Imagine: one day, without any warning, you find yourself in a hospital with a life-threatening illness. You are unable to speak for yourself and you don’t recognize your family or friends. Your doctors don’t think you’ll leave the hospital alive
We all hope to die peacefully, surrounded by loved ones and able to communicate to the end – but the simple fact is that most deaths don’t occur this way. Over 70% of Canadians die in a hospital, and one in five of those deaths occur in an Intensive Care Unit, often while hooked up to numerous machines and isolated from family and friends.
In the above scenario, what would you want? Perhaps you would want the health care team to try everything possible to keep your alive, no matter what your prognosis? Perhaps you feel you’d rather just drift away?
How would the people around you know what to do? Have you told them? Written down your wishes? Have you decided who will speak on your behalf?
Imagine: you are at the beginning stages of Alzheimer’s, and you know that at some point you will not be able to recognize people or make your own decisions. How will you make your wishes known? Who will communicate for you?
According to a 2004 poll conducted by Ipsos-Reid on behalf of the Canadian Hospice Palliative Care Association and GlaxoSmithKline, 80% of respondents agreed that people should plan for the end of life when they are healthy, and yet 70% of them had not done so themselves.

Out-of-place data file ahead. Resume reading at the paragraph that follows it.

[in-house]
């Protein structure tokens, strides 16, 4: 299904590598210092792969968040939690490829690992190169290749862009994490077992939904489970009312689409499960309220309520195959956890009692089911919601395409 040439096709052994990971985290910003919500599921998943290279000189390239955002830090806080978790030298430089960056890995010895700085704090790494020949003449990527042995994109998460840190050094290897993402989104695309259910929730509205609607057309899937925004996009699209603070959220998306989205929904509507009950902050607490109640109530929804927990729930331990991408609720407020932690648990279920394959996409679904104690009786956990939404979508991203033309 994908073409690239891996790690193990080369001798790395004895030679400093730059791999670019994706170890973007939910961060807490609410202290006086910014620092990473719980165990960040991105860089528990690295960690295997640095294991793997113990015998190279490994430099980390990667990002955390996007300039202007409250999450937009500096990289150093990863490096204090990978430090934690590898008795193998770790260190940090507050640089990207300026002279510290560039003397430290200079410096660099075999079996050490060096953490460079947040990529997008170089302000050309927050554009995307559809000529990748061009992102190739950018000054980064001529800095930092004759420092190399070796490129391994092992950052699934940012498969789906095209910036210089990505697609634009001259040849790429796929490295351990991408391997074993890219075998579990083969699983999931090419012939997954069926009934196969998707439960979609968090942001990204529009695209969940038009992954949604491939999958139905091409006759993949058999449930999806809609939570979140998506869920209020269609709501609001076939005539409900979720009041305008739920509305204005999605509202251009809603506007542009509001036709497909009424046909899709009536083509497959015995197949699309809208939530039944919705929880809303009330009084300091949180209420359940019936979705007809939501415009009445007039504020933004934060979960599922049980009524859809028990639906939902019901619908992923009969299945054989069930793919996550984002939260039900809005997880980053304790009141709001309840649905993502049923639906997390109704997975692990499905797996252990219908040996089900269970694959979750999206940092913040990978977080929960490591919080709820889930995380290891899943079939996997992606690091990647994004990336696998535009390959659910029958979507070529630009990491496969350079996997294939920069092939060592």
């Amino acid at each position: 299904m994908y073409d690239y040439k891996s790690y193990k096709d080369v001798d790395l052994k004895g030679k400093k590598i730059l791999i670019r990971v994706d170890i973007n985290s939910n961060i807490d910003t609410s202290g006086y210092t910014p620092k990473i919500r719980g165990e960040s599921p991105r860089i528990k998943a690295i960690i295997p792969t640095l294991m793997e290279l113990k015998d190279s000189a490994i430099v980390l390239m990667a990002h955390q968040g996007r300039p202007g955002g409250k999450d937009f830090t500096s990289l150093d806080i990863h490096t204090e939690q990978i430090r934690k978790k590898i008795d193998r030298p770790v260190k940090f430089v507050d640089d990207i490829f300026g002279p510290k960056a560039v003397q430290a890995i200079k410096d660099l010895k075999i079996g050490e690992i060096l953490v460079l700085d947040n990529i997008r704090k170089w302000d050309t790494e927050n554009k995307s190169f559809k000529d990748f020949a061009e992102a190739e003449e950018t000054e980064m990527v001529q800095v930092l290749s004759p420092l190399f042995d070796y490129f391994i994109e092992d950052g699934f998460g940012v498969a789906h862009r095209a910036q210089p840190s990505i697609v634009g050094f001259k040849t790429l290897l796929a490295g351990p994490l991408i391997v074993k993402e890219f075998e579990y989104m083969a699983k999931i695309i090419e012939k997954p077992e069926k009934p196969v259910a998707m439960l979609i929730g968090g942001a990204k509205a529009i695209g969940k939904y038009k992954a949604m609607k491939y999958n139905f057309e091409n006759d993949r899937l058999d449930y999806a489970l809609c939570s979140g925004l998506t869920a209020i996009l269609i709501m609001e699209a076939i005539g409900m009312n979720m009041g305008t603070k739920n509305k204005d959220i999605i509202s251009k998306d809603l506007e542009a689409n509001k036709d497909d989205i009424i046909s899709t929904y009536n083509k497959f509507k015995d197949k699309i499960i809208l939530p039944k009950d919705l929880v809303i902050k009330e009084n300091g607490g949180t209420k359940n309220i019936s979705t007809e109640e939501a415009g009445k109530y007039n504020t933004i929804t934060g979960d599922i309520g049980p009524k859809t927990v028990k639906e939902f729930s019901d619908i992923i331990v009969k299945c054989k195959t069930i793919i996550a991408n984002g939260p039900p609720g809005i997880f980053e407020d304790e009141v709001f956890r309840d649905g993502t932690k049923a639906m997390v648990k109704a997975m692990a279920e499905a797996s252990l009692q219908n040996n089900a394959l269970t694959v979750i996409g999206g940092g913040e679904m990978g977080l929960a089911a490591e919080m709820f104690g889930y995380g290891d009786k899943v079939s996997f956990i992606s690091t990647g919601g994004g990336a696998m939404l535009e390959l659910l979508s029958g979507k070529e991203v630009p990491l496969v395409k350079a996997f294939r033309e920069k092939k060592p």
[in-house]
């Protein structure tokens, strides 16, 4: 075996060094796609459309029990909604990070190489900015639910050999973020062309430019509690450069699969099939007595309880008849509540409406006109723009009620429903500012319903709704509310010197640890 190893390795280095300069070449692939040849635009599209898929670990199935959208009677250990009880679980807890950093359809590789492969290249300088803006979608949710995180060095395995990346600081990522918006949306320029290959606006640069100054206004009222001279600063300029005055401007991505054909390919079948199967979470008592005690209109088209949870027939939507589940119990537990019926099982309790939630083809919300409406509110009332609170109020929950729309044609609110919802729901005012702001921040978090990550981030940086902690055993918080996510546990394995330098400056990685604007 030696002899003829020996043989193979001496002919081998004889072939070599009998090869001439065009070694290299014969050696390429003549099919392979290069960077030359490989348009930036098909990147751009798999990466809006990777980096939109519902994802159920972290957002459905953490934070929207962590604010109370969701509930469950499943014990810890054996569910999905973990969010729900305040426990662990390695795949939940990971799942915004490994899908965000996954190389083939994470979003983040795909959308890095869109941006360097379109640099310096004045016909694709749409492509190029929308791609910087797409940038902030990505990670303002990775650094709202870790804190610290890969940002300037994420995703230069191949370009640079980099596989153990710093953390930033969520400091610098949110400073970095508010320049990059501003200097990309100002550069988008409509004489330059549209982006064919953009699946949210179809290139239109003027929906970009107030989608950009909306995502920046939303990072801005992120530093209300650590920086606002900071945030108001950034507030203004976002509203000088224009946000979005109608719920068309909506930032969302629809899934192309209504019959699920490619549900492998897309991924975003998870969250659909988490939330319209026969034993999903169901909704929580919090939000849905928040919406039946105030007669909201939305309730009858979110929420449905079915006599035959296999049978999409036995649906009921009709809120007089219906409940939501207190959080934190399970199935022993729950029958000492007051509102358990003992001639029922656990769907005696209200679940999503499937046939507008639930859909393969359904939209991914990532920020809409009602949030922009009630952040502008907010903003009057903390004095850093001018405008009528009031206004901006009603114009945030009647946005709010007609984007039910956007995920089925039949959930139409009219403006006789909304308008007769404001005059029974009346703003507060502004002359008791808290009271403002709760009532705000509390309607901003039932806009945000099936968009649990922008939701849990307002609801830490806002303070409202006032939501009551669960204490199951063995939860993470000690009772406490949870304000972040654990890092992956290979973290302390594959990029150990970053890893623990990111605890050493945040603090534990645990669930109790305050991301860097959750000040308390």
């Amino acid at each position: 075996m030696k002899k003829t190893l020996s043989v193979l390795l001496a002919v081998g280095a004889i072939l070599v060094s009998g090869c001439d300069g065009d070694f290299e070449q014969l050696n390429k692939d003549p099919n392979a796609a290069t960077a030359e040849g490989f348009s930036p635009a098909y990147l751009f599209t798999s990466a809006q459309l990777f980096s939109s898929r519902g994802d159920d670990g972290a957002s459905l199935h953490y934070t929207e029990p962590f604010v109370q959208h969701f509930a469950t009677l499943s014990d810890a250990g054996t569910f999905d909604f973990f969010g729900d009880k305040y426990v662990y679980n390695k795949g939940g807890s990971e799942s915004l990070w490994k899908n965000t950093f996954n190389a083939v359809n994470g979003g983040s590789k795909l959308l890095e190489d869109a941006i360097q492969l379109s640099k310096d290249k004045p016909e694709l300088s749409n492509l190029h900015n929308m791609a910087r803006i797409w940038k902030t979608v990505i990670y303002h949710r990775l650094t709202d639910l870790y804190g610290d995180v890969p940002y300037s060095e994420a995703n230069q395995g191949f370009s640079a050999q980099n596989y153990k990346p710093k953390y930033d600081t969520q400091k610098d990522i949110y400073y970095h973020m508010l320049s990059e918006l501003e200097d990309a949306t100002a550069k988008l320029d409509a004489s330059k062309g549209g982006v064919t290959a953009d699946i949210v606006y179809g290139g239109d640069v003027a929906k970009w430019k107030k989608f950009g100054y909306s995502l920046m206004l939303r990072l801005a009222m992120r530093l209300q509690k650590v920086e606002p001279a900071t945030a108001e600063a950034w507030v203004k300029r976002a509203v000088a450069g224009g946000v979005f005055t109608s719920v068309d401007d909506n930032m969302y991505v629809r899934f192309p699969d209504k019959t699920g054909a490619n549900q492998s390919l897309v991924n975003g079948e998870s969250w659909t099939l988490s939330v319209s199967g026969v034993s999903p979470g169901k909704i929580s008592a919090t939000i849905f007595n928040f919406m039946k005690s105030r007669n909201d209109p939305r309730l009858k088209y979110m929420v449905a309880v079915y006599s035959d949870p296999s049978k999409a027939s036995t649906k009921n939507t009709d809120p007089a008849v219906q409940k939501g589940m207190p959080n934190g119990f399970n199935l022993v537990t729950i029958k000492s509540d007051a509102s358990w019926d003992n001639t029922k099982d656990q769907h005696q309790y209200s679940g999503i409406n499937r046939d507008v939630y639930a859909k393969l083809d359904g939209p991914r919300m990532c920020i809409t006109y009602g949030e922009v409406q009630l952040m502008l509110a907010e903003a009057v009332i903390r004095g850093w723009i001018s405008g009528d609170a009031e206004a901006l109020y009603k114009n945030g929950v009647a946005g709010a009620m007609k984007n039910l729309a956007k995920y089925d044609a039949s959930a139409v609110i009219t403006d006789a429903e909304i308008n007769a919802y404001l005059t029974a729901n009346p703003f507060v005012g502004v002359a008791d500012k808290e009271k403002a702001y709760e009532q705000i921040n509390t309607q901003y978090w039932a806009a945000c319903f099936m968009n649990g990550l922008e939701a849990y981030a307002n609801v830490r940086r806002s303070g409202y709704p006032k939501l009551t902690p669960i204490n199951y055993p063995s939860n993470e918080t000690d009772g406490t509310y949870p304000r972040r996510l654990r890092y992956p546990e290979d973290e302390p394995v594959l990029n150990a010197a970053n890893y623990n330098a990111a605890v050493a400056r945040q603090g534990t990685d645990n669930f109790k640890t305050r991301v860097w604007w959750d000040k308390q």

Health care and life saving technologies continue to improve, and that means that people may live longer, but with complex medical conditions. What are your feelings about medical interventions? What kind of decisions would you want friends or family members to make for you if you cannot speak for yourself?
Imagine: your mother has slipped into a coma – and you and your siblings need to make some decisions about her care.
The responsibility of making medical decisions for another individual can be overwhelming. If you’re a caregiver or a designated decision maker for a family member or friend, you’ll want to know if the person you’re caring for has an advance care plan.
Are you a caregiver or a designated decision maker for someone? Have you talked to them about their wishes for end of life care? Have they made an advance care plan?
These are difficult questions. And the answers are different for everyone.
We need to communicate our feelings around end of life care and what we believe gives life meaning, to ourselves, and to those who are important to us. These are personal, individual choices that every Canadian deserves at the end of life. Make sure your voice is heard.
Sharon Baxter, Executive Director, Canadian Hospice Palliative Care Association